No. 1020 - Smithton Gospel Hall (1941-2016)

Smithton is the commercial and industrial centre of the Circular Head district in the far northwest of the island. The early settlement was known as Duck River but this was changed to Smithton in 1895. Smithton is named after an Irishman, Peter Smith, who had been a constable, and later the licensee of ‘The Plough Inn,’ at Stanley. Smith moved to Duck River after buying some 500 acres of land from the Poke and Ollington families. Smith’s successful enterprises enabled his return to Ireland.

The Christian Brethren arrived at Circular Head in the late 1870s and the first regular services were held in a small hall at Scotchtown. In 1886 a Gospel Hall built on the King Street site. The focus of this blog entry is on the opening of a second hall on the same site in 1941. The history of the original hall will be the focus of a seperate article.

In December 1941 the Circular Head Chronicle published a short report concerning the official opening of the hall as well as a description of the building:

“During the week-end the new Gospel Hall was opened. The building of cement bricks is the first of its type in Smithton, and is situated at the corner of King and Emmett Street on the site of the old hall. The foundations were laid, and the cement bricks made, by Mr. Dave Lovegrove; then the bricklayers were procured from Hobart to lay them. the structure was completed by Messrs Murfet Bros., and consist of the main hall, an entrance porch and an anteroom. The outer doors are made of blackwood, and the speakers’ stand is of handsome figured hardwood, all local timbers”.

“There were approximately two hundred people at each of the three meetings, the largest attendance being at the evening service. The main speaker at the gatherings was Mr. George Keetley from Melbourne, and the official opening was conducted by Messrs. Philip Quilliam and William Lovegrove”.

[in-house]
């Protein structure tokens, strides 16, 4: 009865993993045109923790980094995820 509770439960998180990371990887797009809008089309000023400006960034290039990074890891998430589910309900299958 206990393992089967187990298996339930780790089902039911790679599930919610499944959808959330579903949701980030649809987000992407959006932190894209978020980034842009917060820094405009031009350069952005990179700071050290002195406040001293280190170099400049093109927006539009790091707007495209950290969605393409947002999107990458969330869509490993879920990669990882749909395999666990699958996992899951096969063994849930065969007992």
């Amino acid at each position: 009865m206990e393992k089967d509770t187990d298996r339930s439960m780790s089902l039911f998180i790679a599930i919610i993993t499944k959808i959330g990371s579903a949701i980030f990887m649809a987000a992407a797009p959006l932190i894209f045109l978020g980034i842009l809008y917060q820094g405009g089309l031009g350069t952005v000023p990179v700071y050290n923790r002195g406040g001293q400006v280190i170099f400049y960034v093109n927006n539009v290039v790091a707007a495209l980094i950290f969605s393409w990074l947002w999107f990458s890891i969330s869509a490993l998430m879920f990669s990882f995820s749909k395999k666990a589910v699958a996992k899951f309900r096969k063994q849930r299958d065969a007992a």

An interest feature of the Gospel Hall is a large Norfolk Pine standing in front of the building. In 1902 two seedlings were planted by Richard Barnes as a memorial to two local men, Eric Ford and Reginald Gaby, who had enlisted to fight in the Anglo-Boer War. The two trees were named after Boer War heroes General’s Frederick Sleigh Roberts and Robert Baden-Powell. Only one tree survives which is decorated with Christmas lights each year and is said to be tallest Christmas tree in Australia.

The Gospel Hall closed in recent years and was sold in 2017. Additional information about this church is most welcome as all articles are updated. I can be contacted through this page or my Facebook page "Churches of Tasmania" which is linked here: <Churches of Tasmania>.










The interior of the hall (2017) Photo source: Betty Kay Realty - Smithton

The interior of the hall (2017) Photo source: Betty Kay Realty - Smithton



Sources:

Circular Head Chronicle, Wednesday 25 January 1939, page 1
Circular Head Chronicle, Wednesday 10 December 1941, page 3
The Advocate, 23 March, 2015.

Grey, Bruce L.  The Duck : a history of Smithton (C.B.D.) c.1856-1996 / written and compiled by Bruce L. Grey  B.L. Grey Smithton, Tas  1997







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